Appendix: List of Individual Journalists Attacked in South Caucasus


On 6 May 2009 Nver Mnatsakanian of Shant TV was beaten by unknown assailants, suffering injuries to his head, feet and hands.

On 30 April 2009, Argishti Kiviryan, the founding editor of Armenia Today, was severely beaten with wooden batons across the face and body on his way home from work. He was hospitalised in a serious condition. According to eyewitnesses the attackers also shot at Kiviryan, although he was not hit.

These attacks follow on from previous incidents. In August 2008, Lusine Barsegian from Haikakan Zhamanak and Hrach Melkumyan, Radio Liberty acting director, were attacked and hospitalised in separate events. Edik Baghdasarian, editor of the news magazine Hetq, was also assaulted in November 2008. The editor-in-chief of Iskakan Iravunk newspaper, Hovhannes Galajian, has been severely assaulted twice, in 2006 and again in 2007. Even though Armenian police authorities have vowed to end the spate of recent attacks, no one has so far been found guilty.


On 10 May 2009, Durna Safarli, Radio Liberty correspondent, Elchin Hasanov, an employee of Yukselish Namina, and Afgan Mukhtarli and Layla Ilgar of Yeni Musavat were the victims of police force while covering events surrounding the “Flower Holiday”.

On 26 April, ANS TV correspondents Nijat Suleymanov, Elmin Muradov and Azer Balayev reported that they were subjected to ill-treatment by police when trying to report on the destruction of a building.

Assaults, including the murder of journalists, have continued to take place with impunity in Azerbaijan. The government’s failure to meaningfully investigate violence or threats of violence, thus implicitly condoning them, is illustrated by the fact that the 2005 murder of Elmar Huseynov, the editor-in-chief of the Monitor, remains unsolved. In 2008 alone, there were at least 49 incidents involving verbal or physical assaults on journalists.

These include four separate attacks, including the stabbing of Azadlyg reporter, Agil Khalil, who was later subject to a smear campaign on government-controlled television. Sergei Strekalin was sentenced for the attack although Khalil denies he was the person who attacked him. As a result of more attacks, Khalil was forced to flee the country by the end of 2008.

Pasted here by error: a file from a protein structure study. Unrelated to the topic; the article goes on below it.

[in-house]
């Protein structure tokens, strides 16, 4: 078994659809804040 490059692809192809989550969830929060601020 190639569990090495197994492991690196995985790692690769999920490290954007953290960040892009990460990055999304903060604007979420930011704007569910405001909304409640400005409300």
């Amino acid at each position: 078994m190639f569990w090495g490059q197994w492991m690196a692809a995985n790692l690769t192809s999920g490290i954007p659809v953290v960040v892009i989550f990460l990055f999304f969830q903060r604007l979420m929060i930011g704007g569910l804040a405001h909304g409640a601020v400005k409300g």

Hakimeldostu Mehidyev, correspondent for the Institute for Reporters’ Freedom and Safety (IRFS) in the Autonomous Republic of Nakhchivan (situated within Azerbaijan) has also been subjected to several attacks, the latest in January 2009, when he was hit with a ceramic ashtray in the face. He had been filming a gathering of the political opposition. No criminal investigation has been initiated to date. In March 2009, he had a car crash after his car was allegedly tampered with.

Idrak Abbasov, another journalist for IRFS, was hospitalised with heart problems on 20 February 2009 after returning from Nakhchivan where he stated he was subjected to physical and psychological abuse by the National Security Ministry (NSM).

In June 2008, the journalist Emin Huseynov was detained and assaulted by police, after which he was hospitalised for 24 days, and continues to receive treatment. Court proceedings in the case are ongoing.


Attacks on journalists have become increasingly common. On 7 April, police reportedly ill treated Nino Komakhidze, a journalist, and Ani Khavtasi, a photo-journalist from The Versia newspaper, when they covered an opposition movement protest.

On 6 May, the abovementioned journalists, together with Salome Kokiashvili, a Public Broadcasting correspondent, Zaza Shukvani, a Kavkasia TV Company cameraman, and Levan Kalandia, a Rustavi 2 cameraman, were seriously injured in a violent episode that erupted when opposition supporters clashed with police – who allegedly used truncheons and rubber bullets – outside a police station in Tbilisi.